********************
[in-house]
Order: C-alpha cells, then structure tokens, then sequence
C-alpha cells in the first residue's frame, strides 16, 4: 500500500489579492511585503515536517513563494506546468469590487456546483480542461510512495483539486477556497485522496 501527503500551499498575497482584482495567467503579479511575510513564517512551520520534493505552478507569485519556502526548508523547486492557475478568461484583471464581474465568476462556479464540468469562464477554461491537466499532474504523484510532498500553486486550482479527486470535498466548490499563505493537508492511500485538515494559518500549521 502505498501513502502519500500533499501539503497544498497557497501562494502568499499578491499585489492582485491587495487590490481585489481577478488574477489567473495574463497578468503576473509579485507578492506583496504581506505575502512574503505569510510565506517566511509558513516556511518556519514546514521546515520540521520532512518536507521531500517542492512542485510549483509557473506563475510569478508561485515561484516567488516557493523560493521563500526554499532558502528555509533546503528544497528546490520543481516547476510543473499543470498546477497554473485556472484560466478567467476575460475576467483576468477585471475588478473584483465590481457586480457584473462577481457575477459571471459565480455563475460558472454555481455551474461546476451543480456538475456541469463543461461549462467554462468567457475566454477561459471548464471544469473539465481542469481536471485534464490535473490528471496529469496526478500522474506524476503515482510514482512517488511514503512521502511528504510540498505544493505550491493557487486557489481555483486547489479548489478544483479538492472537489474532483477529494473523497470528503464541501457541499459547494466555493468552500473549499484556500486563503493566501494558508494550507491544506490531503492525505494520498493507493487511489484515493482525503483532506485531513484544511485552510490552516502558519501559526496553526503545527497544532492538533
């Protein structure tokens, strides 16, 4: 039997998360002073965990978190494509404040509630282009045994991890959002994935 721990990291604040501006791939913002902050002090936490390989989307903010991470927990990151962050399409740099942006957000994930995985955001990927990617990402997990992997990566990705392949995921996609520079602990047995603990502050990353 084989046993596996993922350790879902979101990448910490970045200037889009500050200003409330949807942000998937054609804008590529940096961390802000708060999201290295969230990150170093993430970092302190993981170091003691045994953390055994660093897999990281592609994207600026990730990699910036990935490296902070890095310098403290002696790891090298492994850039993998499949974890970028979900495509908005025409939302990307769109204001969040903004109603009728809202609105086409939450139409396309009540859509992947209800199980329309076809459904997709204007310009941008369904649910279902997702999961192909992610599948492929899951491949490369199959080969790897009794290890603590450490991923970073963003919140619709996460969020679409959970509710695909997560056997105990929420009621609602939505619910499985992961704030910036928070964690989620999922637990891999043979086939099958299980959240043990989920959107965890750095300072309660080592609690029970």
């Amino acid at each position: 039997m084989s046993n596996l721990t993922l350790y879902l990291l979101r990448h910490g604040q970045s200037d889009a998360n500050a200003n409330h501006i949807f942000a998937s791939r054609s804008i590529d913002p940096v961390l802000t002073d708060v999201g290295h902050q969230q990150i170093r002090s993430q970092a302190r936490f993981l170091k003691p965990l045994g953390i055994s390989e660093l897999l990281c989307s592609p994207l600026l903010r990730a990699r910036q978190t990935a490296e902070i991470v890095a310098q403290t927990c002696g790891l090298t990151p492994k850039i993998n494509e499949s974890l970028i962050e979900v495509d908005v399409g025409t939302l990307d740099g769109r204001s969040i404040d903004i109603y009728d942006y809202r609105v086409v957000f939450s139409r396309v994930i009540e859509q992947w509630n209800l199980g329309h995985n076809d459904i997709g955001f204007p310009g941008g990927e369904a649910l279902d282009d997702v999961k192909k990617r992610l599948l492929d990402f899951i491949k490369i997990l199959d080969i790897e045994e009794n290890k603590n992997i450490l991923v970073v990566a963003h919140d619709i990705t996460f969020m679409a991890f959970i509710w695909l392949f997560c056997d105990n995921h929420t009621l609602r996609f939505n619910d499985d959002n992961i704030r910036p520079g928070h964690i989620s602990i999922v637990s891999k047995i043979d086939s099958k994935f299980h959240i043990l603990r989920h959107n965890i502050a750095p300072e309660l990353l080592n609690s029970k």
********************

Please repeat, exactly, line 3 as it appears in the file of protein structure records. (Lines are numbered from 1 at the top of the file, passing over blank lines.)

C-alpha cells in the first residue's frame, strides 16, 4: 500500500489579492511585503515536517513563494506546468469590487456546483480542461510512495483539486477556497485522496 501527503500551499498575497482584482495567467503579479511575510513564517512551520520534493505552478507569485519556502526548508523547486492557475478568461484583471464581474465568476462556479464540468469562464477554461491537466499532474504523484510532498500553486486550482479527486470535498466548490499563505493537508492511500485538515494559518500549521 502505498501513502502519500500533499501539503497544498497557497501562494502568499499578491499585489492582485491587495487590490481585489481577478488574477489567473495574463497578468503576473509579485507578492506583496504581506505575502512574503505569510510565506517566511509558513516556511518556519514546514521546515520540521520532512518536507521531500517542492512542485510549483509557473506563475510569478508561485515561484516567488516557493523560493521563500526554499532558502528555509533546503528544497528546490520543481516547476510543473499543470498546477497554473485556472484560466478567467476575460475576467483576468477585471475588478473584483465590481457586480457584473462577481457575477459571471459565480455563475460558472454555481455551474461546476451543480456538475456541469463543461461549462467554462468567457475566454477561459471548464471544469473539465481542469481536471485534464490535473490528471496529469496526478500522474506524476503515482510514482512517488511514503512521502511528504510540498505544493505550491493557487486557489481555483486547489479548489478544483479538492472537489474532483477529494473523497470528503464541501457541499459547494466555493468552500473549499484556500486563503493566501494558508494550507491544506490531503492525505494520498493507493487511489484515493482525503483532506485531513484544511485552510490552516502558519501559526496553526503545527497544532492538533